Thursday, February 20, 2014

Start Lowering Your Expectations For "FANTASTIC FOUR"

Sigh...

The whole "Marvel Studios doesn't own it's entire universe" thing gets a lot of ink and makes for fun, juicy stories about Disney and Fox deliberately trying to fuck eachother's Marvel projects over (which, however childish, is apparently quite a real thing); but as a fan and a general moviegoer it honestly doesn't bother me that much. I'm not 13 and this isn't 1996 so I have no desperate "OH MAN I WANNA SEE WOLVERINE FUCK ______ UP!!!" need in my life, which would be the only vaugely compelling reason to not let the X-Men just be their own pocket-universe cinematically - hell, in the comics the fun detail of Quicksilver and Scarlett Witch being Magneto's kids has surprising little regular effect on their lives as Avengers. Even if the current Spider-Man movies weren't awful, I'd be okay with him being off on his own because he and The Avengers generally run in different circles (or they did before Marvel decided he should be an Avenger, which is dumb even if there have been some decent Avengers stories since) and don't interact all that often.

The Fantastic Four, on the other hand? Their absence from the Cinematic Universe feels like a genuine missing piece.

See, Marvel heroes have always had "cliques." Spider-Man, Daredevil, Luke Cage, etc; those are the "renegade" heroes - the good guys with a problematic relationship with the public/police/etc. The X-Men and other mutants have the more extreme persecuted-minority version of that. The Avengers and The Fantastic Four are, jointly, The Establishment. They're the "accepted" heroes. They go to the same parties, know the same people, attend eachothers weddings/funerals, all of that. If The Avengers have a tool or piece of technology not built by Tony Stark, it was built by Reed Richards. The public loves them, the government/military/cops respect and work with them, they do magazine shoots and TV appearances... that's basically why other heroes want to become Avengers in the first place: it's THE mark of legitimacy in their business.

They "fit together," is what I'm saying, which is why I'm not really all that thrilled that Fox is still going ahead with the "FANTASTIC FOUR" reboot. Yes, I like that they got "CHRONICLE's" Josh Trank to direct, and I actually really like the early-announced (so that they could get everybody's bellyaching out of the way) casting of Michael B. Jordan for Human Torch. But as of today, we have a full cast announcement from Variety and... egh.

So. Michael B. Jordan, as announced, is Johnny Storm/Human Torch. Miles Teller is Reed Richards/Mr. Fantastic. Kate Mara is Sue Storm/Invisible Woman and Jamie Bell is Ben Grimm/The Thing.

Let's get this out of the way: I have zero problem with Johnny being black. In fact, since Kata Mara is white, that probably means one of them is adopted which is potentially an interesting angle. I also don't think it's a huge problem that Ben Grimm is being played by a skinny young British kid and not a stocky, surly, Jewish (look it up) Noo Yawk'a - The Thing will almost-certainly be a mocap/CGI creation, so it doesn't really matter what Bell really looks like.

No, what bugs me about Bell's casting is what bugs me about the entire cast excluding (mostly) Jordan: They're all too young. I know that's an eye-roll thing, usually, when it comes to this material: Some adult fanboys will never accept that Superman can't look exactly like a father-figure to them anymore because they're father-aged themselves now. I don't necessarily "need" Reed Richards to look like a 50s sitcom dad. What I do need (or, rather, think is important) is that he look like an adult - because that's the core dynamic of this thing: The FF are a family, Reed and Sue are the parents, Johnny and Ben are the kids even though Ben is technically the oldest and Johnny is Sue's younger brother.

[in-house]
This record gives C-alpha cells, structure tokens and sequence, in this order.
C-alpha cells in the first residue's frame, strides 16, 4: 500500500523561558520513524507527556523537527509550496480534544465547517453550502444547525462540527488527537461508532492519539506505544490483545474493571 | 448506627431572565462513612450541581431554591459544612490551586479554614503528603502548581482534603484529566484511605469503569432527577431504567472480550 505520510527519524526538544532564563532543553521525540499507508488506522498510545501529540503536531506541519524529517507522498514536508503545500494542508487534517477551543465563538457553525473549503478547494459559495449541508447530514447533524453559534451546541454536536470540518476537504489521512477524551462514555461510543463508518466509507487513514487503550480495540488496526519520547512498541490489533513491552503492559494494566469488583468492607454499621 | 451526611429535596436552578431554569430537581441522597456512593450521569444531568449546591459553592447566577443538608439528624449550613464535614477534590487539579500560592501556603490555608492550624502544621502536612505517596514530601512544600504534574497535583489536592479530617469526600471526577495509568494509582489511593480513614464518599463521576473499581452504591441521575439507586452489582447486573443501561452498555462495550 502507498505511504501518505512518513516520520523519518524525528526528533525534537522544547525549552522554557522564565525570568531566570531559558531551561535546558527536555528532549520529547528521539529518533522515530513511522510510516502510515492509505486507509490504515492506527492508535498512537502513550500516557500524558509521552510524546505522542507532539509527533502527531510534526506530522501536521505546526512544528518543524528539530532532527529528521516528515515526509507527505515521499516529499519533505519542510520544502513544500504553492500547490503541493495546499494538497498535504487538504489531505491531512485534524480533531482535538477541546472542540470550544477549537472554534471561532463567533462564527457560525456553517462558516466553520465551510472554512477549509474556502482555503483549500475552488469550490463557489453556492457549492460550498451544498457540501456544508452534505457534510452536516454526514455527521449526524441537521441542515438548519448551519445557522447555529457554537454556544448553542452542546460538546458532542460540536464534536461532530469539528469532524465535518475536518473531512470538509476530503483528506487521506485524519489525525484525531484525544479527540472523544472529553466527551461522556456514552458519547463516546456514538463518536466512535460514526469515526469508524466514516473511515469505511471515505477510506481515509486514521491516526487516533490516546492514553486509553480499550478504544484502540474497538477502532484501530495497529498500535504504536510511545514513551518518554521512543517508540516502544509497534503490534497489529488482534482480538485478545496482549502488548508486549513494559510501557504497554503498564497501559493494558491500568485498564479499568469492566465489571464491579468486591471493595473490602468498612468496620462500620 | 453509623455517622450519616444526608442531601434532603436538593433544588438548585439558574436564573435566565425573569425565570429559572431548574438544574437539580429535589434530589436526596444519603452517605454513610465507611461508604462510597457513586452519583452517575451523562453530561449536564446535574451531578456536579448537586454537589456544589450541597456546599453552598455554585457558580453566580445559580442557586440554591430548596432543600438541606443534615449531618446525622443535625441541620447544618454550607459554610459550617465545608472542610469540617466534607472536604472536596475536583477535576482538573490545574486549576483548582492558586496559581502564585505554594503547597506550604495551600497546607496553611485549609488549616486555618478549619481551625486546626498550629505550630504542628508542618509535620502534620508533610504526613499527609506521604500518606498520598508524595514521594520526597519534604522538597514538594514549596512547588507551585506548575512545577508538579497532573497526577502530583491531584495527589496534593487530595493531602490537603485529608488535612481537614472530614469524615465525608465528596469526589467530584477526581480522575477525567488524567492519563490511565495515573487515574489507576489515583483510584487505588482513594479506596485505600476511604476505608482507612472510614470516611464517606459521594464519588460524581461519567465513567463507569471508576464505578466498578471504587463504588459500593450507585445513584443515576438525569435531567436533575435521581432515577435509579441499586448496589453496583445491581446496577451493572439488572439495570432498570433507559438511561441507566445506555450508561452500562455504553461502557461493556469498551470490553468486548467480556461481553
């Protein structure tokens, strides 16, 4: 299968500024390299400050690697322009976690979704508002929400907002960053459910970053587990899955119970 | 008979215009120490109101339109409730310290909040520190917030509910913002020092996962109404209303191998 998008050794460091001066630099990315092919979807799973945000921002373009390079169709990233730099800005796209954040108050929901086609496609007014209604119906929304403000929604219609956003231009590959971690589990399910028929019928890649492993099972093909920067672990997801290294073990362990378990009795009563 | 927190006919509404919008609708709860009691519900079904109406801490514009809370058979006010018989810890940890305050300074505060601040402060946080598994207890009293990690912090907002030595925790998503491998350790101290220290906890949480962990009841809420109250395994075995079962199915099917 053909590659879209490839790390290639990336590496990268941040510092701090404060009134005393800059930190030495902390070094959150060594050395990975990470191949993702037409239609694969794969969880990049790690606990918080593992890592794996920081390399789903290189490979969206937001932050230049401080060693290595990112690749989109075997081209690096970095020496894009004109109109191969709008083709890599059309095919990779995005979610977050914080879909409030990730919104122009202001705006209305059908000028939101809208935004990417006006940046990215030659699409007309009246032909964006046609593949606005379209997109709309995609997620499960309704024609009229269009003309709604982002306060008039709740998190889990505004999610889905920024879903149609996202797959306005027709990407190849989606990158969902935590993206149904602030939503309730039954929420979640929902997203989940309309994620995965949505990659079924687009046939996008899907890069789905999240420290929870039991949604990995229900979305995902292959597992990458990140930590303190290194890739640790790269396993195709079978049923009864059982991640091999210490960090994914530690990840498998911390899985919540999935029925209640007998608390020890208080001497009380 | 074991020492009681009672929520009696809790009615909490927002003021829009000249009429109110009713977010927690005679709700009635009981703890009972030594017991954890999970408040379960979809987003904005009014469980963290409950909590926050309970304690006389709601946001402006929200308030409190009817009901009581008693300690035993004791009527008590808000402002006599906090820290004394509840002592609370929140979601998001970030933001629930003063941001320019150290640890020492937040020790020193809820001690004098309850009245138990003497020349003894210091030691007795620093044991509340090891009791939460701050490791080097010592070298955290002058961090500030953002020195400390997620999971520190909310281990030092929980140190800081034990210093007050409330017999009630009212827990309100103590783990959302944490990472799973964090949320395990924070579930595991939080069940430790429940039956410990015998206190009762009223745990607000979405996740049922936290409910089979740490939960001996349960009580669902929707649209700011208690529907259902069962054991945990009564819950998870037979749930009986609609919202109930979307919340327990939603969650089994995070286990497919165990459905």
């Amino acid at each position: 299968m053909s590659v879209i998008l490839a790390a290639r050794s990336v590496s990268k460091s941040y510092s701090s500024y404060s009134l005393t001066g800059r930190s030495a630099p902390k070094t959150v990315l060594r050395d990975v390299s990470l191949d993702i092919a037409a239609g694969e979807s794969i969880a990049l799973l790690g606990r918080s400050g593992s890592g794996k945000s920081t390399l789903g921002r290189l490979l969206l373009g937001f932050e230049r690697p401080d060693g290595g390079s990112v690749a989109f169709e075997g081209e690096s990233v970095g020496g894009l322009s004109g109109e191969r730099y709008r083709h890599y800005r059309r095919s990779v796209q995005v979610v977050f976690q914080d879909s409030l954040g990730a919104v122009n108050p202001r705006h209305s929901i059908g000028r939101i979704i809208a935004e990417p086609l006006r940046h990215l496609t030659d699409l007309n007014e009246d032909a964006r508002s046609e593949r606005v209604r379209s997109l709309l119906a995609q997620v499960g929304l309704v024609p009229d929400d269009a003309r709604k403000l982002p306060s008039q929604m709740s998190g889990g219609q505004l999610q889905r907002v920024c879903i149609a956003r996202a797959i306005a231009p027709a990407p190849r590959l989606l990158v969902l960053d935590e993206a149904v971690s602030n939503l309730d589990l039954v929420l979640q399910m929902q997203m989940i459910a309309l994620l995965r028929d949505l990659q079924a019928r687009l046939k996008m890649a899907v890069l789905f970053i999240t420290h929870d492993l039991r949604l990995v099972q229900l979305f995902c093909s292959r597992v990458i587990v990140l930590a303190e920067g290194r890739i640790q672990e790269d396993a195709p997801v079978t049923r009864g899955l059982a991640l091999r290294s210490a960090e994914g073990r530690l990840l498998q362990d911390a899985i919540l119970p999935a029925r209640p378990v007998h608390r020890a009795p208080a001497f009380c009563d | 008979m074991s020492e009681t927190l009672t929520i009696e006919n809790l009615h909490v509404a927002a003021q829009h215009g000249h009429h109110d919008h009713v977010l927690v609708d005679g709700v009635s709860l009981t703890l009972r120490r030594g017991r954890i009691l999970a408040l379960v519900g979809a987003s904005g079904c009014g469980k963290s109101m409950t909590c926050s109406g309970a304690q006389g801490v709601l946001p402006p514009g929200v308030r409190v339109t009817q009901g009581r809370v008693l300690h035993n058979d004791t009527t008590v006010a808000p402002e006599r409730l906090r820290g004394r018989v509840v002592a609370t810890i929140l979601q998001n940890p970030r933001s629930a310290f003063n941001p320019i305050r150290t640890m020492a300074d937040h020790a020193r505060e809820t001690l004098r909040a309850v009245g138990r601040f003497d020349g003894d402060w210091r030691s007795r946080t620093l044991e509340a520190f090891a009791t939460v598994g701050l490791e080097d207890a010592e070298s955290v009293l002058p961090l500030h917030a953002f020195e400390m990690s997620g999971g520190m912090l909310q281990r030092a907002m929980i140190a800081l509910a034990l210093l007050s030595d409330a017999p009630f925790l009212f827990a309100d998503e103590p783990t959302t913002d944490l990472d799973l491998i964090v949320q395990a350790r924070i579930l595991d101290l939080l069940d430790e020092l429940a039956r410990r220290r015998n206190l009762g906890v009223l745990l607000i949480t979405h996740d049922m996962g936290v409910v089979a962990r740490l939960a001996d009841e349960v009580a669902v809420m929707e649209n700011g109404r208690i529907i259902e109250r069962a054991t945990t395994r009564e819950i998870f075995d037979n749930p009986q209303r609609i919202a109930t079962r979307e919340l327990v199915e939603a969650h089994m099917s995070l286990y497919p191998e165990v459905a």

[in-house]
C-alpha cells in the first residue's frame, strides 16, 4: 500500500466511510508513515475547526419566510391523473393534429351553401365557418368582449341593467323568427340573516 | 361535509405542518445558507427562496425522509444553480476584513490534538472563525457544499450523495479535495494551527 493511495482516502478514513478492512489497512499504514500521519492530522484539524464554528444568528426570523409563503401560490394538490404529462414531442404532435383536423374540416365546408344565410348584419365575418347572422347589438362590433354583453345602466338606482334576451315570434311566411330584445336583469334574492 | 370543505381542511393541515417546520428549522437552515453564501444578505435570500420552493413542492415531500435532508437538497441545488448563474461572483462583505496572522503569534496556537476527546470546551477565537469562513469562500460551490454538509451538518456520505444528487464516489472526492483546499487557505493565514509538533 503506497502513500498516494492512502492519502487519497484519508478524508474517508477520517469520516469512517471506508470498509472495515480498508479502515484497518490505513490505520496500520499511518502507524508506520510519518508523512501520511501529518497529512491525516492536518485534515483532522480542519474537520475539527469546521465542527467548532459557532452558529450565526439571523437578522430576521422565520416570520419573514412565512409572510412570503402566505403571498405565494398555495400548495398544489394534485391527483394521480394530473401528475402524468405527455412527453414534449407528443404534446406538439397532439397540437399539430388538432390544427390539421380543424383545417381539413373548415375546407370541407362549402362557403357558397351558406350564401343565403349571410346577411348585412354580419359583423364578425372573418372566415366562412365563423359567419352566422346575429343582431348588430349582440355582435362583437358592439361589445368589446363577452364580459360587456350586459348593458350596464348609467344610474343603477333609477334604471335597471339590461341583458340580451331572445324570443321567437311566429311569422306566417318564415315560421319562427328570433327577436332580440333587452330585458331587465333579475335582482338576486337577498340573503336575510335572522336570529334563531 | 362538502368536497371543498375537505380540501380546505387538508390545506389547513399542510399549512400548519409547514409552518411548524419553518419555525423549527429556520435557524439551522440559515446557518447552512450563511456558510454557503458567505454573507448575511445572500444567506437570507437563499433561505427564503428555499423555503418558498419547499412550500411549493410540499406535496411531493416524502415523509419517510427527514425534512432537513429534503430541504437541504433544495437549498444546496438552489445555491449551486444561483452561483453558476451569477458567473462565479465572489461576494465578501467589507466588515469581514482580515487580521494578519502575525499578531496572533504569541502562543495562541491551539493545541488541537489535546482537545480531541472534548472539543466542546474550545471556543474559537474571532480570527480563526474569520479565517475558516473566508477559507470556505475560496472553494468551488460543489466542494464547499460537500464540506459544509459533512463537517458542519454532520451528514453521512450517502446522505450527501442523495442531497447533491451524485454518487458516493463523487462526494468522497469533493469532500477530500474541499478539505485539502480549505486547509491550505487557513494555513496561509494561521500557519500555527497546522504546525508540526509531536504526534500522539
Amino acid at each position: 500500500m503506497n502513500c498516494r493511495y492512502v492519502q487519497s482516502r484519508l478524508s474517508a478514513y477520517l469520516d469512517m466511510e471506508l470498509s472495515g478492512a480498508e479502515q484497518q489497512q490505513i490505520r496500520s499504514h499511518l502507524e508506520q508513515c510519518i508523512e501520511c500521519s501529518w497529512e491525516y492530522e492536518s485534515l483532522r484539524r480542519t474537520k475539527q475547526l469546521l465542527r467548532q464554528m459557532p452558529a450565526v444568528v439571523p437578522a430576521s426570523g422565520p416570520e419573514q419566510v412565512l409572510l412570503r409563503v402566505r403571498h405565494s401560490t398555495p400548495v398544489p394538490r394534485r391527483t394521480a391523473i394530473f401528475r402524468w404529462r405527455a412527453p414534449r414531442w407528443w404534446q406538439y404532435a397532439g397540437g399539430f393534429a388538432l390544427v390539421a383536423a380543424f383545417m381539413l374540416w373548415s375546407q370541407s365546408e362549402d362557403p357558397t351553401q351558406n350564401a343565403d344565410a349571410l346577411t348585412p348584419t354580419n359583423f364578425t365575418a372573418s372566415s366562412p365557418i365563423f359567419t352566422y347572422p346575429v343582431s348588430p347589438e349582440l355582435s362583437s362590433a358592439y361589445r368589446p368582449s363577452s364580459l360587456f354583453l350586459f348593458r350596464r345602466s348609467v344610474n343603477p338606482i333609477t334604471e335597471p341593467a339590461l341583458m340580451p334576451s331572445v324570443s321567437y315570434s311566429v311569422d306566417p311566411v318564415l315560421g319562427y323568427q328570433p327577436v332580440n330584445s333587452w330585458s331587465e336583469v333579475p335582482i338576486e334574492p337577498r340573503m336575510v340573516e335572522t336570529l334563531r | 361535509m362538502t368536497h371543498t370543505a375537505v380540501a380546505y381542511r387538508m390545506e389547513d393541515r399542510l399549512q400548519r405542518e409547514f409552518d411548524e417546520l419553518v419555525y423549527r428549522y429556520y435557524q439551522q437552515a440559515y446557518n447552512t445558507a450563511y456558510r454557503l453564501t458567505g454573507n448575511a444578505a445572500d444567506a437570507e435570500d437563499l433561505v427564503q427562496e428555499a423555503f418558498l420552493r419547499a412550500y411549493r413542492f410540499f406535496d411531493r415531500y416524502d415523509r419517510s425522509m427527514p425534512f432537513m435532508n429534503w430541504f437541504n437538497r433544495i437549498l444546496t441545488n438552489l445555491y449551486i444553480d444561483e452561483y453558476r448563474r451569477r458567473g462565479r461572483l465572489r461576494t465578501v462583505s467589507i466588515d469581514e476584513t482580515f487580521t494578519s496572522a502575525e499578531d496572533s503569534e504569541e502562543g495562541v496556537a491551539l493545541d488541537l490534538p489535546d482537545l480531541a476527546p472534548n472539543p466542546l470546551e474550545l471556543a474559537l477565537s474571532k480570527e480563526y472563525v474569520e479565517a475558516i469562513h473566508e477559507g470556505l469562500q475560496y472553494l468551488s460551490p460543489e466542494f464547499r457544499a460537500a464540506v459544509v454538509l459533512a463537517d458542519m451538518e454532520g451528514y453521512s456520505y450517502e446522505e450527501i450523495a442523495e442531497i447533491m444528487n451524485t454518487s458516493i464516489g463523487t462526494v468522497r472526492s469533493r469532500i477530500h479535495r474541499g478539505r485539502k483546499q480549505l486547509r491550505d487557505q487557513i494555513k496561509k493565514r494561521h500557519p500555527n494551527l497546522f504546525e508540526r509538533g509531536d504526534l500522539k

At the very least, Reed should look/feel old enough to have become a world-renowned professional scientist. A grown-up. And Miles Teller (who may or may not be a good actor) looks like he's maybe 13. Jamie Bell looks - at least when he's not clean-shaven - like a 19 year-old who kind of has a tough job, like landscaping or something. Kate Mara... is a step up from Jessica Alba, at least, but both of them are too young. One of the main thing that makes this group interesting is that, apart from the powers, 3/4s of them don't "feel" like conventional heroes - they're squares. Grownups. Mom n' Dad types. This makes it just one more Sexy Teenagers Action Movie (in the same way that "STAR TREK" now looks like a bunch of clerks from American Apparel walked over to hang out in the Apple Store), and we've got more than enough of that as it is.

At least, that was my initial objection. Then I read further down in the piece and things all fell into place:

"Based on the comic “The Ultimate Fantastic Four,”

Ah. Well, then, now it all makes sense. In "Ultimate Fantastic Four" they were, in fact, a team of college-aged kids (Reed and Sue are both "child prodigies") working for Sue Storm's father with a completely different, less interesting origin story and personalities. That's one noteworthy thing about "Ultimate Fantastic Four." The other noteworthy thing is that it was god-fucking-awful. Dogshit. Bad even for an "Ultimate" series - and that's pretty damn bad.

Blegh. What a (exceedingly likely) waste of talent, effort, material and money. If anyone needs me, I'll be watching THIS on a continuous loop for awhile.